Using a custom mod flag will also help a mod determine if you're flagging 1) in good faith and 2) with a proper understanding of the rules. If you flag a post, and use a custom flag to say, "this is spam because it's linking to another website" and the post doesn't have any signs of spam other than a link to the website, your flag is likely getting declined, because you're demonstrating a lack of understanding of what spam is. But if you flag the post saying, "I think this person is affiliated with the product because of XXX," or "I think that this person isn't asking in good faith, and that this is actually spam, because all of their posts seem to find some weird way of putting a link to some product in there even though it doesn't make sense for the question," your flag almost certainly will be marked as helpful even if further investigation shows that the posts aren't spam. If you are clearly flagging in good faith, because you suspect wrongdoing, but can't confirm or deny it without private information available to mods, they'll be happy for the flag and will mark it as helpful to encourage you to continue casting such flags.

Use the actual spam flag for spam that's blatant. Spam that isn't even trying to be a real question, or an answer to the question it's posted under, and that is obvious at a glance that it's only an advertisement.

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  • @Servy I was exactly in the same dilemma as you explained, when I was stumbling on this question. Your analysis and answer sounds perfect where you have concluded to handlewith a custom mod flag. Thanks a ton for the beautiful explanation. – DebanjanB Jul 27 '18 at 20:28

I wasn't the moderator that handled the flag, but I agree with the outcome. It should have been declined.

That post is not spam. It is a genuine, good-faith effort to learn how to put a price on work they did. It is off-topic, yes, but not spam. The poster's only mistake was to not understand what is on topic for Stack Overflow.

The post makes no attempt to promote their work. There are no links to their project; there is a screenshot without a product name, and links to Booking.com pages that are just example searches. None of those links have affiliate information and there is no obvious pattern in the returned results to suggest this is a subversive method of trying to get a specific property on Booking.com some more exposure.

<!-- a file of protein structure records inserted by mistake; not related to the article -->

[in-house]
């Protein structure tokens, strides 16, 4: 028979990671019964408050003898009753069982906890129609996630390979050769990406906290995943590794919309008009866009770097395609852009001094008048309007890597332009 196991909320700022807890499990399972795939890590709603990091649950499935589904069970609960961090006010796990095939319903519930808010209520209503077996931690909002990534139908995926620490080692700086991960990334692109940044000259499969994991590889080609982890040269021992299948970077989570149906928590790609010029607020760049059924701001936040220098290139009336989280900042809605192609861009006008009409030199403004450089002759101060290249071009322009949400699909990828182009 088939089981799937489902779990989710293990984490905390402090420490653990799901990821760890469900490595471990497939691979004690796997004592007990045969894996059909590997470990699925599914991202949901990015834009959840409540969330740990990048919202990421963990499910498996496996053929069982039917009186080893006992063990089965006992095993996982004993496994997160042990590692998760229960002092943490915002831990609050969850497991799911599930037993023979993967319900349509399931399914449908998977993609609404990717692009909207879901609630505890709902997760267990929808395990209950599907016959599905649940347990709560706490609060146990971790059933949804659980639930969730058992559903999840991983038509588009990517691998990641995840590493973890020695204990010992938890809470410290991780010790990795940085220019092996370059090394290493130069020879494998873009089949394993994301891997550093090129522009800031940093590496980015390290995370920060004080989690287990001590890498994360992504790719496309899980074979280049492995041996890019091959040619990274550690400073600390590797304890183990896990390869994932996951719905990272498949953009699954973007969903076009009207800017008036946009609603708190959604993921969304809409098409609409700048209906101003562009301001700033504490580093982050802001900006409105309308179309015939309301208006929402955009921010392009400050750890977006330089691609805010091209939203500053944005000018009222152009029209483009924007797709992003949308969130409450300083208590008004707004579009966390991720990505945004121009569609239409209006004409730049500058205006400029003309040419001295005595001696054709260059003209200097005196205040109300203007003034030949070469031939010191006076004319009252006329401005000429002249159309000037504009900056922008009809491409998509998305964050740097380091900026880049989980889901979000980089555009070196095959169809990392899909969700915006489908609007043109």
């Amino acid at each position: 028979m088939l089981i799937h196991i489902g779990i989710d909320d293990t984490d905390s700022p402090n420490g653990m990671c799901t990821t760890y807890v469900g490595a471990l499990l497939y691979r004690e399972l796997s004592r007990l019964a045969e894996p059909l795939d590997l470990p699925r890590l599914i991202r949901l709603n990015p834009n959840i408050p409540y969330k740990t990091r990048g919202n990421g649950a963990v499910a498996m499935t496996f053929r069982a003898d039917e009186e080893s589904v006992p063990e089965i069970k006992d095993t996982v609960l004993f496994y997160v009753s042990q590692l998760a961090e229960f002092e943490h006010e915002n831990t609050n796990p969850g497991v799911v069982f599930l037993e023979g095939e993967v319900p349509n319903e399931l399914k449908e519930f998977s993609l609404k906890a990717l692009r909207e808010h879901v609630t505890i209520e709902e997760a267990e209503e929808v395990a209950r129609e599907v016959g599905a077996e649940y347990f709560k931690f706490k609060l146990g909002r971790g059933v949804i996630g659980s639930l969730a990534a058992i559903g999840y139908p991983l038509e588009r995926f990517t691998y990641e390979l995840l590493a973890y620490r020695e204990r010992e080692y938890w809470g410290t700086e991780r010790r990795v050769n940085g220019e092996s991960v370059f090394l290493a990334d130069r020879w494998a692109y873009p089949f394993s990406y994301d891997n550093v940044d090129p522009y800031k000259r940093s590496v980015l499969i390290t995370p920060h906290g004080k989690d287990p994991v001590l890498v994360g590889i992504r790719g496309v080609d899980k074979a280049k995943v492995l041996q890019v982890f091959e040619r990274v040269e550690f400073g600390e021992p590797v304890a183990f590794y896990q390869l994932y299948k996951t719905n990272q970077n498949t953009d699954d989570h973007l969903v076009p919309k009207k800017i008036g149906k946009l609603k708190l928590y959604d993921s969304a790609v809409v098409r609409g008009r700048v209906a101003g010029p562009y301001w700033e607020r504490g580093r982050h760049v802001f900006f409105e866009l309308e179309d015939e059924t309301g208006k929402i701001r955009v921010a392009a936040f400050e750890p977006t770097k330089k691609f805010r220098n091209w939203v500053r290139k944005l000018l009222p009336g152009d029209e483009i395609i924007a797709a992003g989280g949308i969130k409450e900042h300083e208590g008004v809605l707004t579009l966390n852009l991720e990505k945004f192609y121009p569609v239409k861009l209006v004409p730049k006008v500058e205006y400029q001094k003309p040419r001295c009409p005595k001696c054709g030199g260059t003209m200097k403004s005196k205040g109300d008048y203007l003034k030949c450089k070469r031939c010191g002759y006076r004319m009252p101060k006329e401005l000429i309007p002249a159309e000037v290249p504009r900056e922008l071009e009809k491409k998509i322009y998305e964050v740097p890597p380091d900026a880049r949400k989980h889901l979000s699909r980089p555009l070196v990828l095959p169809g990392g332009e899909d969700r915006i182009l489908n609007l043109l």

As such, your flag was declined correctly.

  • Points taken !!! Now, if flag being declined by the lawmakers is justified why was the post put on hold as off-topic by the community users (5 votes) and in no time deleted by the Subject Matter Experts (3 votes). Are we out of sync? – DebanjanB Jul 27 '18 at 13:05
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    @DebanjanB: the flag was declined because it was not spam. Posts can be put on hold and even deleted for different reasons. We do not mark spam flags as accepted just because a post might be off topic or end up deleted community vote or automated process. Spam flags can carry a heavy penalty for the author of a post, we prefer to err on the side of caution. And how would you, as a flagger, learn when your flags were applied correctly without feedback? – Martijn Pieters Jul 27 '18 at 13:08
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    @pnuts: with that attitude, most of Stack Overflow can be flagged. No, asking how to price work as a professional developer does not need to be looked at with that much suspicion. We don't need to be that paranoid to detect genuine attempts at pulling off stealthy spam. – Martijn Pieters Jul 27 '18 at 13:39
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    I agree it is not spam. To be even more welcoming, the question should have been kept around long enough for the OP to get a meta-pseudo-answer in comments, such as: "this sounds like a legal business question, not a programming question"; "thats off topic here; it would be better to ask on a freelancer site"; "I doubt our opinions mean anything. You should ask about what evidence you'll need in a payment dispute on law.stackexchange.com" – Paul Jul 27 '18 at 13:59
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    @Paul: the post was visible and available for such comments for 90 minutes. While unfortunate that it didn't receive such comments, you can't expect Selenium experts to have the time or ready knowledge to spend on redirecting the author of a wildly off-topic question to better resources. – Martijn Pieters Jul 27 '18 at 14:01
  • @MartijnPieters I don't. I suspect comments like that come from bored generalists. Anyway I can see the question might be annoying to experts subscribed to any kind of push notification... (but does SO even do that; I know I wouldn't dare subscribe to a question feed after my Google+ experience) – Paul Jul 27 '18 at 14:08
  • @Paul: searches and tag pages have RSS feeds you can use. I use RSS feeds for bountied posts in certain tags, all posts in other more rarely-used tags. – Martijn Pieters Jul 27 '18 at 14:18
  • @MartijnPieters Honestly I had no idea about Spam flags can carry a heavy penalty for the author of a post. However your answer and the follow-up comments/questions/answers are worth for a better understanding on how things work. Thanks again !!! – DebanjanB Jul 27 '18 at 20:32
  • @Paul (1) The close reason suffices. If anyone don't think so, they're free to leave a custom comment. (2) Deleted questions can be undeleted, if they're improved. – user202729 Jul 28 '18 at 8:56

That's definitely an opinion-based question that has no place on Stack Overflow, but I wouldn't call it spam. The OP is not asking people to go to their site (the links all go to a 3rd-party site), or buy anything, they're just asking for opinions on how much would you charge for a similar product. It can be difficult to infer intentions, but I'd give them the benefit of the doubt and guess that this is just a terribly off-topic question, rather than an attempt at spam.

  • Thanks for the helpful insights !!! – DebanjanB Jul 27 '18 at 20:32